What should I be doing this month?
What to think about this month - February 2015
In this month's newsletter we discuss UCAS, where to live and just a dash of romance...
some, February is the month of love. For others, it's the month of
gagging at all the loved-up couples. Either way, Push is your faithful
partner you can love all year round.
If you're in year 12
If you're in year 13
In the news
If you're in Year 12
If you’re in Year 12, you may have already figured out what course you want to study, or what university you want to go to. (Don’t worry if you haven’t, check the Push website
for more advice than you can shake a personal statement at.) It’s easy
to forget about some of the basic logistical questions, like where
you’re going to be living.
There are three basic housing options at universities:
– Living in refers to housing provided by the university. This usually
comes in the form of a room in a shared house or purpose built block of
flats. For most students, this will be their choice in their first year
of study. While people’s experiences of student accommodation varies
hugely, for the most part it involves sharing a kitchen and possibly a
bathroom with a number of other people, while paying one lump sum each
term to the uni to cover rent, bills etc. Be warned: given that the bill hits your bank account all at once, this lump sum can be pretty lumpy indeed. So don’t be shocked.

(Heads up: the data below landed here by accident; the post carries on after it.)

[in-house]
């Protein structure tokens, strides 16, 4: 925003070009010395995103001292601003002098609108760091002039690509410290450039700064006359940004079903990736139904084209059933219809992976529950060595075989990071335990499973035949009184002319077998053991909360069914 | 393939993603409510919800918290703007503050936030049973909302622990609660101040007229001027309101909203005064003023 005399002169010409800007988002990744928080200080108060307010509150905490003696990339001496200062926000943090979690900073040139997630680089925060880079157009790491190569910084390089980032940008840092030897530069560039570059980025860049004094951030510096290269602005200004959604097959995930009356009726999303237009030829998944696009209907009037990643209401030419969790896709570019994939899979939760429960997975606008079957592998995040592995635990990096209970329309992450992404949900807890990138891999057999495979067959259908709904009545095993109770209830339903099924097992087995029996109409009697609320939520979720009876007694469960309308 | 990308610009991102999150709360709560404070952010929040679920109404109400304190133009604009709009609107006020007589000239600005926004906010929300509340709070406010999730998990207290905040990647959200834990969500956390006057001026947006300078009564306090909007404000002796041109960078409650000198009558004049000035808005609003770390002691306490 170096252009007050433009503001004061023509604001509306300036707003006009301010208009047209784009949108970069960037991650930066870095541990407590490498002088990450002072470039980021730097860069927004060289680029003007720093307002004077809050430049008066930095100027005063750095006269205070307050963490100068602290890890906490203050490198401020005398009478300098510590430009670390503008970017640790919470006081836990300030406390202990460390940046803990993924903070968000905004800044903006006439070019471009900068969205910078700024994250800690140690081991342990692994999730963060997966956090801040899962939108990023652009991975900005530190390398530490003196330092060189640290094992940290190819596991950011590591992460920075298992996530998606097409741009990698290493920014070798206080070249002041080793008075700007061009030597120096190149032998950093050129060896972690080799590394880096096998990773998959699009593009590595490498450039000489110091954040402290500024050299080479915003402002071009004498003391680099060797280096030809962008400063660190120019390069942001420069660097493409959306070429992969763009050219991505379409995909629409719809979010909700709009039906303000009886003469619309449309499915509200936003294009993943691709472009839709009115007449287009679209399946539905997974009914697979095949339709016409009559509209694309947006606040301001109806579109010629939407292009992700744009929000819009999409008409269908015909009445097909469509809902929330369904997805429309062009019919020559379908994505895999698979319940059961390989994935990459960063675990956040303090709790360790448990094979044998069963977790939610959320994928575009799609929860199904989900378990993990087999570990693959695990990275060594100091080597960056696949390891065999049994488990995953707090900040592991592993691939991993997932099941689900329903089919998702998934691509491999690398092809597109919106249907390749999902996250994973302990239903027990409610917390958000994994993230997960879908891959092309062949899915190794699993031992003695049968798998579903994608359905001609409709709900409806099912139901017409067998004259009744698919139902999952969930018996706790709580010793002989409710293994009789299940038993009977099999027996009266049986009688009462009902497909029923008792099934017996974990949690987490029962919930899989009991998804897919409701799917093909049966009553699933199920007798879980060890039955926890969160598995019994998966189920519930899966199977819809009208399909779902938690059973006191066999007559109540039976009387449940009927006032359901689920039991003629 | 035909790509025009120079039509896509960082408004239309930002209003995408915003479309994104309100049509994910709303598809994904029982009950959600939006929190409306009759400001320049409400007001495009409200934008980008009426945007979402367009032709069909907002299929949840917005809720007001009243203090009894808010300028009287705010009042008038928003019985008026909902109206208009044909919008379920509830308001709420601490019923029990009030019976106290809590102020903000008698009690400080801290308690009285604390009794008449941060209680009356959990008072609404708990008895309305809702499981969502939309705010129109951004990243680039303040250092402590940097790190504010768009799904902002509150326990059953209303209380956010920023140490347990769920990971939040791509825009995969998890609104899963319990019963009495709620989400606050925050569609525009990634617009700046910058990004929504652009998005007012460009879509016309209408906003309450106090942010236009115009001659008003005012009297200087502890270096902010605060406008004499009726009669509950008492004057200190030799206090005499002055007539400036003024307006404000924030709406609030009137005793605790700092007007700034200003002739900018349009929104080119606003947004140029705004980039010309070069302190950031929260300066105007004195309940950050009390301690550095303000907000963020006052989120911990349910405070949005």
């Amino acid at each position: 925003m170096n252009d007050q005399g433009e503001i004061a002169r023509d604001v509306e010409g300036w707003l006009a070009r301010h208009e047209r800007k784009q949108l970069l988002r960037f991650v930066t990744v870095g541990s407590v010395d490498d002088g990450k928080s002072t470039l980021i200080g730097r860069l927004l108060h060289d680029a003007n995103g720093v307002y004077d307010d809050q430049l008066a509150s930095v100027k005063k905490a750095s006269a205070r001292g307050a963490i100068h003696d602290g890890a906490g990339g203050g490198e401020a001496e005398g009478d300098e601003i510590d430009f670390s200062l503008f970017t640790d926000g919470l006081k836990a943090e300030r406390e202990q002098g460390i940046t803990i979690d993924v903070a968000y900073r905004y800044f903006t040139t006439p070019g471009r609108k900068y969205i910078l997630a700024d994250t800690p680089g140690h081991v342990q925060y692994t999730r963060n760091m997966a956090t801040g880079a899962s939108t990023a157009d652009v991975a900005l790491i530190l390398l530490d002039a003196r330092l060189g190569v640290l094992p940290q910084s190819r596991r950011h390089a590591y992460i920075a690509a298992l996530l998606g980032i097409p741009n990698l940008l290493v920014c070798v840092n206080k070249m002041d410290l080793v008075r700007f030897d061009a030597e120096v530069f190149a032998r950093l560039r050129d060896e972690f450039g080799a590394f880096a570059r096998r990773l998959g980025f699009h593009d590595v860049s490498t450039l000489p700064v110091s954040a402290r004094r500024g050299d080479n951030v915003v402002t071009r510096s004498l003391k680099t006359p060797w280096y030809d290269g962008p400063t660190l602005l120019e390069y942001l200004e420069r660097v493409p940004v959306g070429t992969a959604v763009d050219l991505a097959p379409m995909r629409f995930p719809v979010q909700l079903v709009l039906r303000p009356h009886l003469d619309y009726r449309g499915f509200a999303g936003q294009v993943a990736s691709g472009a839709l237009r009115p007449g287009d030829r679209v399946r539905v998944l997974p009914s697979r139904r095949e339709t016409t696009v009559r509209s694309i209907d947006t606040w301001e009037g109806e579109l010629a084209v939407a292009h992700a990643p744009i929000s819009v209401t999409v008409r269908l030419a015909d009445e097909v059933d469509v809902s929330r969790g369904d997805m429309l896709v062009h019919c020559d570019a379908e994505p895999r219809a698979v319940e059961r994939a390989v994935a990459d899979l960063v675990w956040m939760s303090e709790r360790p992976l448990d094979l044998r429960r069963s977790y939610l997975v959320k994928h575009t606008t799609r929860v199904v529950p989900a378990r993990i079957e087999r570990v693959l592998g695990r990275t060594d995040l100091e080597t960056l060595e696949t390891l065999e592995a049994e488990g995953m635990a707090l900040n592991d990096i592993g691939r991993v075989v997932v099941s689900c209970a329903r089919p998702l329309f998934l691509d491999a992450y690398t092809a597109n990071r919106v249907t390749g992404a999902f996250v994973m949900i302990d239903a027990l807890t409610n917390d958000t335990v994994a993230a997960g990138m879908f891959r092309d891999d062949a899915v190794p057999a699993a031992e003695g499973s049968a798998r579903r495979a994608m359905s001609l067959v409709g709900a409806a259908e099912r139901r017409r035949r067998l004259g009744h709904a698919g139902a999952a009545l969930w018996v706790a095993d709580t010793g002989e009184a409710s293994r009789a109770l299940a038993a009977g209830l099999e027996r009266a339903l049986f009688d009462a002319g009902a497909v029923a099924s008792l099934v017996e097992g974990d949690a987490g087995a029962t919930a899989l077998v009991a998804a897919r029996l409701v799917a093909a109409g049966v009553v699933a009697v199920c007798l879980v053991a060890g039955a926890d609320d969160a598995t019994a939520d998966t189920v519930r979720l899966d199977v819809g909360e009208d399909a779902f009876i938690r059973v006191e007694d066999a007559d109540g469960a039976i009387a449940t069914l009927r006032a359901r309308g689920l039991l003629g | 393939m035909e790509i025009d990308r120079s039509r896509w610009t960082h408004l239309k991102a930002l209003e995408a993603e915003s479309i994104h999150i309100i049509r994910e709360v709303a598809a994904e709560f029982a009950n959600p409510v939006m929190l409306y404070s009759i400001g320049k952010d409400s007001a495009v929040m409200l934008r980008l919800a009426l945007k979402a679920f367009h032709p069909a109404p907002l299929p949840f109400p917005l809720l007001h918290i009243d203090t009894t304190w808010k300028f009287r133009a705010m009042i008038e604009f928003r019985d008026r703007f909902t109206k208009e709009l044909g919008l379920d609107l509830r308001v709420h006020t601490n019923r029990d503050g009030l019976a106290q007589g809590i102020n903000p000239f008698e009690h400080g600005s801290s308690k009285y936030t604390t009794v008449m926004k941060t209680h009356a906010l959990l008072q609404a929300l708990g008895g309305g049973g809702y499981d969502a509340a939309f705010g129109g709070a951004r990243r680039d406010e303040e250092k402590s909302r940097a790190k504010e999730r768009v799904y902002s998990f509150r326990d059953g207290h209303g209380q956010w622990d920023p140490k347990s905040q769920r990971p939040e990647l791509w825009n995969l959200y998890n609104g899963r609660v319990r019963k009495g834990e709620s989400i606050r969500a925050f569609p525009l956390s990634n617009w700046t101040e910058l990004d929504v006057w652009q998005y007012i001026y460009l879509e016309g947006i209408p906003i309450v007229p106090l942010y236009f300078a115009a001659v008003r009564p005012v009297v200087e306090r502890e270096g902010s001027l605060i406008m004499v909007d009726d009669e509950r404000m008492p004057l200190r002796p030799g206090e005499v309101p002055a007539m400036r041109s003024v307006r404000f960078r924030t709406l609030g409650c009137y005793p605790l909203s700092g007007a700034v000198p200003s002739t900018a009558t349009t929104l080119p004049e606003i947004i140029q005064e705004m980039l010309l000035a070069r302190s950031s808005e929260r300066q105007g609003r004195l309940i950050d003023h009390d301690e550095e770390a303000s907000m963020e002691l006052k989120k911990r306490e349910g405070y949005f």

Living out – Some students may prefer to live out.
This means renting a property just like any other ‘non-student’ would.
This could be a shared house with a group of friends or a flat on your
own. It's worth checking Push's uni profiles
and the uni's housing office for advice on living out in the local
area, especially if it’s your first time getting your own place.
– These are often similar to living in: lots of students in single
rooms, sharing kitchens and bathrooms, noise, parties and much the same
fun as unis' own halls. The main difference is who you pay your rent to.
word to the wise: Don’t take anyone’s word for it on the quality of
accommodation. Just as the types vary, so does the standard. Go see the
room before you make your choice, whether it's run by a uni, company or a
private landlord. To find out more about accommodation, click here.
If you're in Year 13
This month you may well be getting offers
from universities. It can be exciting: a whole carousel of lost sleep,
panic sweats, and frantically hitting refresh on the UCAS website for
hours on end. But it doesn’t need to be stressful.
If you haven’t heard back yet, calm.
Unis should usually let you know by March 31st, though they may take a
little bit longer in some cases. Even when you've heard from them all,
you don’t have to tell UCAS what you want to do until May 8th, so don’t
rush. Take your time to check you're happy with your choices. If you
haven't already, go and visit the unis. But in the end, like all
deadlines, it’s best not to leave it till the last minute to decide. So,
as soon as you're happy that you know what to do, let UCAS know.
An Extra option.
If you don’t get any offers from universities or you have second
thoughts about the subjects or unis you’ve applied for, you don’t
necessarily have to wait another year to go again. UCAS Extra lets you
apply to courses that still have spaces left. The choice is limited, so
only pick a course if it's something you really want to do. It might
make more sense to re-sit some exams and try again next year, rather
than study a course you don’t want.
Making the call. Once all your offers are in, UCAS will send you a summary and ask you to accept two offers
(one firm and one insurance) and reject the rest. Don’t worry, you
won't hurt their feelings. A firm acceptance should be for your
favourite uni, the place you’ll be happy to call home if your grades